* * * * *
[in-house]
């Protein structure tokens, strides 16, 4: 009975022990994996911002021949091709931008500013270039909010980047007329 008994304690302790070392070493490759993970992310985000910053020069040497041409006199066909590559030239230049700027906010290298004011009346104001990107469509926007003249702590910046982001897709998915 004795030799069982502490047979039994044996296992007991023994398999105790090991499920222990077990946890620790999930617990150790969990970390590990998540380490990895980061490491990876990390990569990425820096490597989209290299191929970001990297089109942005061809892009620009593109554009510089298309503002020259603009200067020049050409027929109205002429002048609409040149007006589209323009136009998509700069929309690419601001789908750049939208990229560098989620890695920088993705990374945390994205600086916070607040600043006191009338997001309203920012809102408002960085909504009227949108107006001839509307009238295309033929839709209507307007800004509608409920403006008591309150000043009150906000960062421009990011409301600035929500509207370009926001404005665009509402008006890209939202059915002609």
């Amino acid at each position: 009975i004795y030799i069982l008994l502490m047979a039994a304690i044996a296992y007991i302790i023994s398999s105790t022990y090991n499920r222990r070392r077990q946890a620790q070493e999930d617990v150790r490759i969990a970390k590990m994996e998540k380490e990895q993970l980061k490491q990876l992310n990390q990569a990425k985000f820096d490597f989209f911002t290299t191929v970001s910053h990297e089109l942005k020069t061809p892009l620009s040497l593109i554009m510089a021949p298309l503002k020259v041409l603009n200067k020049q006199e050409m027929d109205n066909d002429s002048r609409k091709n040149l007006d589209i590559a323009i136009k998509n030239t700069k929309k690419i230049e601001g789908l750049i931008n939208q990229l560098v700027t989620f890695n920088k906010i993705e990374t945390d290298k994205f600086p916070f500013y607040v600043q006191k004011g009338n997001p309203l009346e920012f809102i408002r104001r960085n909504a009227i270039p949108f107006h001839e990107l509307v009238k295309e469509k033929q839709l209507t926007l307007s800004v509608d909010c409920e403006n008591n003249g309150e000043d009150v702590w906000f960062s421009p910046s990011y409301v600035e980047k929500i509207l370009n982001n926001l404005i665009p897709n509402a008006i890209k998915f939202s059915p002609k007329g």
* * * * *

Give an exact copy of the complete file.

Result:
[in-house]
């Protein structure tokens, strides 16, 4: 009975022990994996911002021949091709931008500013270039909010980047007329 008994304690302790070392070493490759993970992310985000910053020069040497041409006199066909590559030239230049700027906010290298004011009346104001990107469509926007003249702590910046982001897709998915 004795030799069982502490047979039994044996296992007991023994398999105790090991499920222990077990946890620790999930617990150790969990970390590990998540380490990895980061490491990876990390990569990425820096490597989209290299191929970001990297089109942005061809892009620009593109554009510089298309503002020259603009200067020049050409027929109205002429002048609409040149007006589209323009136009998509700069929309690419601001789908750049939208990229560098989620890695920088993705990374945390994205600086916070607040600043006191009338997001309203920012809102408002960085909504009227949108107006001839509307009238295309033929839709209507307007800004509608409920403006008591309150000043009150906000960062421009990011409301600035929500509207370009926001404005665009509402008006890209939202059915002609």
């Amino acid at each position: 009975i004795y030799i069982l008994l502490m047979a039994a304690i044996a296992y007991i302790i023994s398999s105790t022990y090991n499920r222990r070392r077990q946890a620790q070493e999930d617990v150790r490759i969990a970390k590990m994996e998540k380490e990895q993970l980061k490491q990876l992310n990390q990569a990425k985000f820096d490597f989209f911002t290299t191929v970001s910053h990297e089109l942005k020069t061809p892009l620009s040497l593109i554009m510089a021949p298309l503002k020259v041409l603009n200067k020049q006199e050409m027929d109205n066909d002429s002048r609409k091709n040149l007006d589209i590559a323009i136009k998509n030239t700069k929309k690419i230049e601001g789908l750049i931008n939208q990229l560098v700027t989620f890695n920088k906010i993705e990374t945390d290298k994205f600086p916070f500013y607040v600043q006191k004011g009338n997001p309203l009346e920012f809102i408002r104001r960085n909504a009227i270039p949108f107006h001839e990107l509307v009238k295309e469509k033929q839709l209507t926007l307007s800004v509608d909010c409920e403006n008591n003249g309150e000043d009150v702590w906000f960062s421009p910046s990011y409301v600035e980047k929500i509207l370009n982001n926001l404005i665009p897709n509402a008006i890209k998915f939202s059915p002609k007329g």